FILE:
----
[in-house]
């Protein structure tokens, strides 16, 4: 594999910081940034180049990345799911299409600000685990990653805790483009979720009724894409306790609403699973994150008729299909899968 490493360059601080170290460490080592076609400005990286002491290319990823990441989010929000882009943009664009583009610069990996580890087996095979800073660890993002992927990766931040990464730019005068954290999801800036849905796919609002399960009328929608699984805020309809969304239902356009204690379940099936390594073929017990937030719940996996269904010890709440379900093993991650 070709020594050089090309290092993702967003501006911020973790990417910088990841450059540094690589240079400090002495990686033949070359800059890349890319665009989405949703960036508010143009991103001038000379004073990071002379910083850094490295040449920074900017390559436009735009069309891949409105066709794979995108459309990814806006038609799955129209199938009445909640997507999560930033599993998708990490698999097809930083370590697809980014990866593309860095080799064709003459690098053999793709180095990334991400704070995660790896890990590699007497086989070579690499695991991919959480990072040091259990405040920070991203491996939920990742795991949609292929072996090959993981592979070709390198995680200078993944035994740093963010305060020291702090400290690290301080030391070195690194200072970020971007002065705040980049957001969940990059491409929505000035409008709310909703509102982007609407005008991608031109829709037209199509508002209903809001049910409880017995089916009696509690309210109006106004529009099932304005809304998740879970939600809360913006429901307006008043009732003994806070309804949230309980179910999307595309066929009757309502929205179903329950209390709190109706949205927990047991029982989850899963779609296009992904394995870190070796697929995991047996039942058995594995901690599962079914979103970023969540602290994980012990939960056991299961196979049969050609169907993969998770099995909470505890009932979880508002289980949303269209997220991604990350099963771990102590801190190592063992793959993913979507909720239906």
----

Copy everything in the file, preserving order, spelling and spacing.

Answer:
[in-house]
């Protein structure tokens, strides 16, 4: 594999910081940034180049990345799911299409600000685990990653805790483009979720009724894409306790609403699973994150008729299909899968 490493360059601080170290460490080592076609400005990286002491290319990823990441989010929000882009943009664009583009610069990996580890087996095979800073660890993002992927990766931040990464730019005068954290999801800036849905796919609002399960009328929608699984805020309809969304239902356009204690379940099936390594073929017990937030719940996996269904010890709440379900093993991650 070709020594050089090309290092993702967003501006911020973790990417910088990841450059540094690589240079400090002495990686033949070359800059890349890319665009989405949703960036508010143009991103001038000379004073990071002379910083850094490295040449920074900017390559436009735009069309891949409105066709794979995108459309990814806006038609799955129209199938009445909640997507999560930033599993998708990490698999097809930083370590697809980014990866593309860095080799064709003459690098053999793709180095990334991400704070995660790896890990590699007497086989070579690499695991991919959480990072040091259990405040920070991203491996939920990742795991949609292929072996090959993981592979070709390198995680200078993944035994740093963010305060020291702090400290690290301080030391070195690194200072970020971007002065705040980049957001969940990059491409929505000035409008709310909703509102982007609407005008991608031109829709037209199509508002209903809001049910409880017995089916009696509690309210109006106004529009099932304005809304998740879970939600809360913006429901307006008043009732003994806070309804949230309980179910999307595309066929009757309502929205179903329950209390709190109706949205927990047991029982989850899963779609296009992904394995870190070796697929995991047996039942058995594995901690599962079914979103970023969540602290994980012990939960056991299961196979049969050609169907993969998770099995909470505890009932979880508002289980949303269209997220991604990350099963771990102590801190190592063992793959993913979507909720239906």